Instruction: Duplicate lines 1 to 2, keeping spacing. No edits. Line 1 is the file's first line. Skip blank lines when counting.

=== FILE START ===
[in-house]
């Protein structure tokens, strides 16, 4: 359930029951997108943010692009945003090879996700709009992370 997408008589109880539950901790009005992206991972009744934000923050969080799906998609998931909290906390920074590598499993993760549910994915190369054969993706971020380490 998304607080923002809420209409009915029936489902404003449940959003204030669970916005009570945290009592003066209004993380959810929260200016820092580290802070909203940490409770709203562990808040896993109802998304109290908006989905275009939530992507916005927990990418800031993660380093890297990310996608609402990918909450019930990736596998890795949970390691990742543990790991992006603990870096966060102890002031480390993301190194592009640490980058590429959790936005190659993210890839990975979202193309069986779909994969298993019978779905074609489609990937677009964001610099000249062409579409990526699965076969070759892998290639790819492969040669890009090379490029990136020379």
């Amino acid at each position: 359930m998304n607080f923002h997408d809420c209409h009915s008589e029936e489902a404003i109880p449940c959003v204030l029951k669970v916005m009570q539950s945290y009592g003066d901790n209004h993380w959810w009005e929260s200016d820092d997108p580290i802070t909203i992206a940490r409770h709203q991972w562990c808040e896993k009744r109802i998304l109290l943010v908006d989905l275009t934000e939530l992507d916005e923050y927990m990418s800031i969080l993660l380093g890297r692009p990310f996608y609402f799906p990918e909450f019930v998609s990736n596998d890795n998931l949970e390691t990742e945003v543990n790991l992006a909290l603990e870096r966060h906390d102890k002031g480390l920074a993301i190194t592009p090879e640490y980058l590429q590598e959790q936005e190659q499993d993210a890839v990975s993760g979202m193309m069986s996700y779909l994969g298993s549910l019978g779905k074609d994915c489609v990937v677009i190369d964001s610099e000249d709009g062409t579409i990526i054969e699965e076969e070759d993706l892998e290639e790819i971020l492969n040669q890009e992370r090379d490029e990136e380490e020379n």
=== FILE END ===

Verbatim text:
[in-house]
């Protein structure tokens, strides 16, 4: 359930029951997108943010692009945003090879996700709009992370 997408008589109880539950901790009005992206991972009744934000923050969080799906998609998931909290906390920074590598499993993760549910994915190369054969993706971020380490 998304607080923002809420209409009915029936489902404003449940959003204030669970916005009570945290009592003066209004993380959810929260200016820092580290802070909203940490409770709203562990808040896993109802998304109290908006989905275009939530992507916005927990990418800031993660380093890297990310996608609402990918909450019930990736596998890795949970390691990742543990790991992006603990870096966060102890002031480390993301190194592009640490980058590429959790936005190659993210890839990975979202193309069986779909994969298993019978779905074609489609990937677009964001610099000249062409579409990526699965076969070759892998290639790819492969040669890009090379490029990136020379």